The origin of this typical Middle Eastern recipe gets lost in antiquity, some say even 10 thousand years ago, sprouting up in Lebanon and neighboring countries such as Syria and Jordan, before spreading all over the Mediterranean area. The word hummus is Arabic that defines chickpeas and, by expansion, the prepared spread made with chickpeas and sesame seeds, but for the Etruscan preparation of hummus you will need lentils and red beets instead!
It can accompany simple unleavened bread or be used as a dip for raw vegetables such as carrots, celery, fennel, zucchini and cucumber. A delicious alternative to pinzimonio.
The Etruscans, who were lovers of good food and avid experimenters, were always on the look out for new recipes that made the most of their local natural products. To enrich the range of flavors, from around the 8th century BC, they began importing from the East, spices such as pepper, coriander, cumin, cinnamon and even sesame seeds.
Rinse the lentils, place them in a saucepan, cover with cold water and boil them for the time indicated on the package. If using fresh red beets, wash them well, peel them, cut them into cubes and boil them until they are tender, then drain.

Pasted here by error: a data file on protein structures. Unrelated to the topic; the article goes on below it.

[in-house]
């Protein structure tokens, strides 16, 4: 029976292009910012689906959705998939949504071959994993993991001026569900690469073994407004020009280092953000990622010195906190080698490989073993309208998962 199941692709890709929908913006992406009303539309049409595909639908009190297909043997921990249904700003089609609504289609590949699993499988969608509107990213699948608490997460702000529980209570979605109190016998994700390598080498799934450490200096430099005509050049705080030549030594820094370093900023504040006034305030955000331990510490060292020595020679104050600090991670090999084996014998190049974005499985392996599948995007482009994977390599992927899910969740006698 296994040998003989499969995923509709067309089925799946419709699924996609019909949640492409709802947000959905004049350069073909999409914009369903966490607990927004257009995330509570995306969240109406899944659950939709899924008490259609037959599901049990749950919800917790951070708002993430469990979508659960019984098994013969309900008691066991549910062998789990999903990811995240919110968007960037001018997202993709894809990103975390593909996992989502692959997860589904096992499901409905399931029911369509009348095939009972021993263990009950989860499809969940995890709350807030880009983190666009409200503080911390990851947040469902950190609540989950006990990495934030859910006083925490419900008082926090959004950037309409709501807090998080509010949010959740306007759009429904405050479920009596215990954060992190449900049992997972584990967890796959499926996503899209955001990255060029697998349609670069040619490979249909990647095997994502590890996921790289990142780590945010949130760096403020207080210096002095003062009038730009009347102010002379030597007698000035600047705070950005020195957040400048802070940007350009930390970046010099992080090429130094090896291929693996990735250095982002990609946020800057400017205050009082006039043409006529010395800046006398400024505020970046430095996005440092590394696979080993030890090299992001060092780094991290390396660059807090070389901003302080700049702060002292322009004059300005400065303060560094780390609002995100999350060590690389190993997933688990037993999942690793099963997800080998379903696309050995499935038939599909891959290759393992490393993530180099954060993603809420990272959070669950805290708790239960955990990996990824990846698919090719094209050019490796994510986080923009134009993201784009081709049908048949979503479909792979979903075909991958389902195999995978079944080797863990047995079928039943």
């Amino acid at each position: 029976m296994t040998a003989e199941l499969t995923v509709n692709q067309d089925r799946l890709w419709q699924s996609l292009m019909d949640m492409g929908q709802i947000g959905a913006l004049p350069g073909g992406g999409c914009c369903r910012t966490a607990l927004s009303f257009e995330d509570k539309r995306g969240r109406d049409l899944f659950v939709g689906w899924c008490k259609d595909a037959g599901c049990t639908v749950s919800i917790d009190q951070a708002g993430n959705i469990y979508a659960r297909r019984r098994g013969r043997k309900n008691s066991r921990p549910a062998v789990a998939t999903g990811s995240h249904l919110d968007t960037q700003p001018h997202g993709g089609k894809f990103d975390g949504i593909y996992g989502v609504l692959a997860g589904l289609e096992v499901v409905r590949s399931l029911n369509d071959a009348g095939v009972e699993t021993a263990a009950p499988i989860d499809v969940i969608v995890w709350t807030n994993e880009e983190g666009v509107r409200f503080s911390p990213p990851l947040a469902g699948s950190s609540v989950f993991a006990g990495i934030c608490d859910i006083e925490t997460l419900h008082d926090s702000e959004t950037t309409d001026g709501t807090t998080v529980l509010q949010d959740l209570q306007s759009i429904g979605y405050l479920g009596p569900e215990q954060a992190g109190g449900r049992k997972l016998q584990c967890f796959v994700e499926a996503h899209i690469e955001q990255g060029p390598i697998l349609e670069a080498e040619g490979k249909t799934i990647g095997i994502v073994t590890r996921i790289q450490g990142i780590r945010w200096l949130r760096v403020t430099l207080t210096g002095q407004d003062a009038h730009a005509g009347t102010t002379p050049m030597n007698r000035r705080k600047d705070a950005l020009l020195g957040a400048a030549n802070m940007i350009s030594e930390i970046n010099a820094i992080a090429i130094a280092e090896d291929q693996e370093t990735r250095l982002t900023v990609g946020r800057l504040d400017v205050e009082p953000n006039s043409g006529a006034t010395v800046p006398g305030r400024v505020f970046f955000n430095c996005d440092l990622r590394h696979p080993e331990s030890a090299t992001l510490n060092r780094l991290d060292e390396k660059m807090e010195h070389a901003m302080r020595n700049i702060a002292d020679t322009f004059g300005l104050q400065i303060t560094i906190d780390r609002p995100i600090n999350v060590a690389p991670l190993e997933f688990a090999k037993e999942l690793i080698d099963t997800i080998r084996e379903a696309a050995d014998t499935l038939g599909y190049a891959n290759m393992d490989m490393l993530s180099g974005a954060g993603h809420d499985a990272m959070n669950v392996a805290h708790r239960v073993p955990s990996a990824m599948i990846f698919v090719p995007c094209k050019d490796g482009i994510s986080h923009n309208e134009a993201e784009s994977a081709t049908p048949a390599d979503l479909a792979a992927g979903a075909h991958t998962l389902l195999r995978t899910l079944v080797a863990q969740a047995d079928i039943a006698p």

To make the tahini sauce, toast the sesame seeds in a non-stick frypan over low heat. Put them in a food processor and blend them into a mixture with 2 tablespoons of extra virgin olive oil and a pinch of salt. If needed, add 1 or 2 tablespoons of water until a smooth cream is obtained.
Once this is done, pour the tahini sauce into a glass container (it will keep in the fridge for 3 days).
Then add to the emptied the food processor (you don’t need to wash it) the lentils and red beets, together with a generous tablespoon of tahini, the salt, garlic, the lemon juice, cumin powder and the remaining extra virgin olive oil.
Blend, intermittently so as not to heat up the hummus with the blades, until all ingredients are combined.
The hummus is now ready to serve in small plates or bowls. Garnish with extra sesame seeds, a drizzle of extra virgin olive oil and two lemon verbena leaves, alternatively you can use basil or parsley.